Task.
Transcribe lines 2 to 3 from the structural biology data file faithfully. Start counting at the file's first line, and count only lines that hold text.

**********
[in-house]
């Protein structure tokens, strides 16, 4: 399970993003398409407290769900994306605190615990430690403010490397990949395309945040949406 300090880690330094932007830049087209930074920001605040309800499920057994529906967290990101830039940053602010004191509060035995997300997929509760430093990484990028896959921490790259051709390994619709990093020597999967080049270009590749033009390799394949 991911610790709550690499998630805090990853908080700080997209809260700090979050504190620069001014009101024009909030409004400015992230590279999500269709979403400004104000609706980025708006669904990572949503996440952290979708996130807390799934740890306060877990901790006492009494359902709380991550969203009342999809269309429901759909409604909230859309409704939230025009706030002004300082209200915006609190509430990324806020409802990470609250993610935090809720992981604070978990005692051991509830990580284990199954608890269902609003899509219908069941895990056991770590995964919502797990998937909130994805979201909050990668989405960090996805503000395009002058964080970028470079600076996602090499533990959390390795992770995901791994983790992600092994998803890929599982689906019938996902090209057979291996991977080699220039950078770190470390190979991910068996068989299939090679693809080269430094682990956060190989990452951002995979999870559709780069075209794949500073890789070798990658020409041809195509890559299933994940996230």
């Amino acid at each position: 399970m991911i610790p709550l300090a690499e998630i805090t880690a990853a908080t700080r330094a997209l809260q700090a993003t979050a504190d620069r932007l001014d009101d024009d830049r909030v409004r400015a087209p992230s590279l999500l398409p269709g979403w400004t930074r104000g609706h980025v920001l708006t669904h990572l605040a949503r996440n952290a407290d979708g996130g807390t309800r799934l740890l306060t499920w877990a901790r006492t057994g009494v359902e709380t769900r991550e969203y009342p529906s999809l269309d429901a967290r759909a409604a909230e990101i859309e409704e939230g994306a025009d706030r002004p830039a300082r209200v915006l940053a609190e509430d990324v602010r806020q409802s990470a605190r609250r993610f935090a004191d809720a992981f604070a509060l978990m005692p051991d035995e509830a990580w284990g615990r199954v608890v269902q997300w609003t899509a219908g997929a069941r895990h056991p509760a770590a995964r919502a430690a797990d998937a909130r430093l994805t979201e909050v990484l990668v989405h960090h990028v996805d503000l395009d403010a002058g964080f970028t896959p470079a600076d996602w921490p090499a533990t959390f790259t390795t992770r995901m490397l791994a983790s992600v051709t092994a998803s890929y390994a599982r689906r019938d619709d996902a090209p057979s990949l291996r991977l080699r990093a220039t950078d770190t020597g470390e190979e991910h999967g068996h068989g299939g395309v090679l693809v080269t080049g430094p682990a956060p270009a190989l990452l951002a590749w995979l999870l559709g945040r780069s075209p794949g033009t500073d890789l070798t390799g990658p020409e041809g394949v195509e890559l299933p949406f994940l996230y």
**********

């Protein structure tokens, strides 16, 4: 399970993003398409407290769900994306605190615990430690403010490397990949395309945040949406 300090880690330094932007830049087209930074920001605040309800499920057994529906967290990101830039940053602010004191509060035995997300997929509760430093990484990028896959921490790259051709390994619709990093020597999967080049270009590749033009390799394949 991911610790709550690499998630805090990853908080700080997209809260700090979050504190620069001014009101024009909030409004400015992230590279999500269709979403400004104000609706980025708006669904990572949503996440952290979708996130807390799934740890306060877990901790006492009494359902709380991550969203009342999809269309429901759909409604909230859309409704939230025009706030002004300082209200915006609190509430990324806020409802990470609250993610935090809720992981604070978990005692051991509830990580284990199954608890269902609003899509219908069941895990056991770590995964919502797990998937909130994805979201909050990668989405960090996805503000395009002058964080970028470079600076996602090499533990959390390795992770995901791994983790992600092994998803890929599982689906019938996902090209057979291996991977080699220039950078770190470390190979991910068996068989299939090679693809080269430094682990956060190989990452951002995979999870559709780069075209794949500073890789070798990658020409041809195509890559299933994940996230």
């Amino acid at each position: 399970m991911i610790p709550l300090a690499e998630i805090t880690a990853a908080t700080r330094a997209l809260q700090a993003t979050a504190d620069r932007l001014d009101d024009d830049r909030v409004r400015a087209p992230s590279l999500l398409p269709g979403w400004t930074r104000g609706h980025v920001l708006t669904h990572l605040a949503r996440n952290a407290d979708g996130g807390t309800r799934l740890l306060t499920w877990a901790r006492t057994g009494v359902e709380t769900r991550e969203y009342p529906s999809l269309d429901a967290r759909a409604a909230e990101i859309e409704e939230g994306a025009d706030r002004p830039a300082r209200v915006l940053a609190e509430d990324v602010r806020q409802s990470a605190r609250r993610f935090a004191d809720a992981f604070a509060l978990m005692p051991d035995e509830a990580w284990g615990r199954v608890v269902q997300w609003t899509a219908g997929a069941r895990h056991p509760a770590a995964r919502a430690a797990d998937a909130r430093l994805t979201e909050v990484l990668v989405h960090h990028v996805d503000l395009d403010a002058g964080f970028t896959p470079a600076d996602w921490p090499a533990t959390f790259t390795t992770r995901m490397l791994a983790s992600v051709t092994a998803s890929y390994a599982r689906r019938d619709d996902a090209p057979s990949l291996r991977l080699r990093a220039t950078d770190t020597g470390e190979e991910h999967g068996h068989g299939g395309v090679l693809v080269t080049g430094p682990a956060p270009a190989l990452l951002a590749w995979l999870l559709g945040r780069s075209p794949g033009t500073d890789l070798t390799g990658p020409e041809g394949v195509e890559l299933p949406f994940l996230y």